and one from the Italian journey had told their life stories, Jung's Stilling demonstrating the vivid impact of environment and Moritz's with impressive analysis of one's inner life. Both advanced research into Goethe's rendered story of childhood with great love and care. — Eventually other autobiographies had their childhood sections, all of which the poet would have read in the period of his final preparations, including Alfieri's work and others, and "Rameau's Nephew" by Diderot should not be forgotten. These childhood sections of a biographical novel give details on an individual personality operating within a broad cultural and literary-historical backdrop. Furthermore let us consider a short autobiography by the famous history writer Johannes von Müller (1806) prompting the poet to undertake such an assignment. With justification one perceived in his critique of others' writings a program leading to "Poetry and Truth." Men over the ages of 40 or 50 years were supposed to "carefully represent a great unity, even down to the smallest detail." "Good and skillful men, even those insignificant to the world at large, such as parents, teachers, relatives and playmates, should be introduced" and "the workings of greater world events should be sufficiently related to their natural predispositions."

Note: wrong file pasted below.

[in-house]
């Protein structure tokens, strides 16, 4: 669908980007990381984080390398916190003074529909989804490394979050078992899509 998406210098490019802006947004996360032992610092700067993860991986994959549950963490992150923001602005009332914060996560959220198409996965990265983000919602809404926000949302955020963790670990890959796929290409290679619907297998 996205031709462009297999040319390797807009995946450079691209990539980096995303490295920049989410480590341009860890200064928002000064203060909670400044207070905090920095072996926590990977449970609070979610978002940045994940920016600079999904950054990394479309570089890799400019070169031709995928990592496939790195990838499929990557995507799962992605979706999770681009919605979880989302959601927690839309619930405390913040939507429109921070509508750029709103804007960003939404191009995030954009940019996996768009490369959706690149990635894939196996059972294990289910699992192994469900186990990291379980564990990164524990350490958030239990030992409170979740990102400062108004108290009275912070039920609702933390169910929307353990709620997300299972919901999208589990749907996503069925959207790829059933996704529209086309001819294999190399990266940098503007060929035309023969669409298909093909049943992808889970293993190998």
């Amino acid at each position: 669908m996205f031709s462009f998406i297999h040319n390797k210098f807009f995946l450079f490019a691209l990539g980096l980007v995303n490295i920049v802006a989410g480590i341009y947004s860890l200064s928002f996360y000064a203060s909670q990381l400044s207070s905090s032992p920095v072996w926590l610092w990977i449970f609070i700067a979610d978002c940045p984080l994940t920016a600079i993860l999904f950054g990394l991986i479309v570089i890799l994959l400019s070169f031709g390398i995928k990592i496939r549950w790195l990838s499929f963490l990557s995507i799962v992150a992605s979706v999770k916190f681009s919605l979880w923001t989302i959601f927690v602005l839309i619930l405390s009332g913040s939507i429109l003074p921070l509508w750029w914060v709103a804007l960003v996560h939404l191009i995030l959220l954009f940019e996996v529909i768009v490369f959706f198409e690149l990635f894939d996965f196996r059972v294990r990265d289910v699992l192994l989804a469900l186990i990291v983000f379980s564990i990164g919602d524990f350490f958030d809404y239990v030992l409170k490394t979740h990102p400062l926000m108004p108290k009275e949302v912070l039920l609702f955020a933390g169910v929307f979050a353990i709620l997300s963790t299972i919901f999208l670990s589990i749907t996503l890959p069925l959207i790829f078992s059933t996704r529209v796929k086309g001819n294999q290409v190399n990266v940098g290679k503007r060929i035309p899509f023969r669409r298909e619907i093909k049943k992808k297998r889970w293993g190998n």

Despite so many teachers, whose direct influence may only be dismissed as unhistoric hero worship, Goethe's conception of the world remains self-sufficient and singular, and certainly with regard to the four questions posed, the answers are found within the internal workings of his autobiography.

Within the limits of the material Goethe

Go to Intro pages xx - xvi

Text provided by the Lockwood Library, State University of New York at Buffalo.
Imaging and translation by Susan Kriegbaum-Hanks